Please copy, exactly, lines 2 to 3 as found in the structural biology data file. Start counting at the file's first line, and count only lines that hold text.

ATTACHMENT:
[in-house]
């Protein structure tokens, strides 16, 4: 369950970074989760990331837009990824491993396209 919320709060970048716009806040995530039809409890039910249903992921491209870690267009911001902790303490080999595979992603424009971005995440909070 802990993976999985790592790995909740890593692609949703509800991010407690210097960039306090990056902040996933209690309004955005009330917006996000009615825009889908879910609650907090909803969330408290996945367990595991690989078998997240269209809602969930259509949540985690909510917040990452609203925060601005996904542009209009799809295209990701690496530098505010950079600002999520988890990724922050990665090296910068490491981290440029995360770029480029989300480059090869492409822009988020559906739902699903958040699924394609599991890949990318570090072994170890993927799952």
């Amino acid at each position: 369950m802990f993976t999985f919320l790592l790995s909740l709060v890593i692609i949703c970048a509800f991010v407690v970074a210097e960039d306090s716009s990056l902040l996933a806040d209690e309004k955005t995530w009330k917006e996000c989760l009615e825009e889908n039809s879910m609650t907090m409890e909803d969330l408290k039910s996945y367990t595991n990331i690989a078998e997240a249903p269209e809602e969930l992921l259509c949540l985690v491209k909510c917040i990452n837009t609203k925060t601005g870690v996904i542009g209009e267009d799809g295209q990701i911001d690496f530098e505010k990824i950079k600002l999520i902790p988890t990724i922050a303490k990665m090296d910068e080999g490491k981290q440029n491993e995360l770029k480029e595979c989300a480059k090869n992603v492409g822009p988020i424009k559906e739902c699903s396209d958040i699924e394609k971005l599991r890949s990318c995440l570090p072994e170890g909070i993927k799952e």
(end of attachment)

């Protein structure tokens, strides 16, 4: 369950970074989760990331837009990824491993396209 919320709060970048716009806040995530039809409890039910249903992921491209870690267009911001902790303490080999595979992603424009971005995440909070 802990993976999985790592790995909740890593692609949703509800991010407690210097960039306090990056902040996933209690309004955005009330917006996000009615825009889908879910609650907090909803969330408290996945367990595991690989078998997240269209809602969930259509949540985690909510917040990452609203925060601005996904542009209009799809295209990701690496530098505010950079600002999520988890990724922050990665090296910068490491981290440029995360770029480029989300480059090869492409822009988020559906739902699903958040699924394609599991890949990318570090072994170890993927799952």
């Amino acid at each position: 369950m802990f993976t999985f919320l790592l790995s909740l709060v890593i692609i949703c970048a509800f991010v407690v970074a210097e960039d306090s716009s990056l902040l996933a806040d209690e309004k955005t995530w009330k917006e996000c989760l009615e825009e889908n039809s879910m609650t907090m409890e909803d969330l408290k039910s996945y367990t595991n990331i690989a078998e997240a249903p269209e809602e969930l992921l259509c949540l985690v491209k909510c917040i990452n837009t609203k925060t601005g870690v996904i542009g209009e267009d799809g295209q990701i911001d690496f530098e505010k990824i950079k600002l999520i902790p988890t990724i922050a303490k990665m090296d910068e080999g490491k981290q440029n491993e995360l770029k480029e595979c989300a480059k090869n992603v492409g822009p988020i424009k559906e739902c699903s396209d958040i699924e394609k971005l599991r890949s990318c995440l570090p072994e170890g909070i993927k799952e």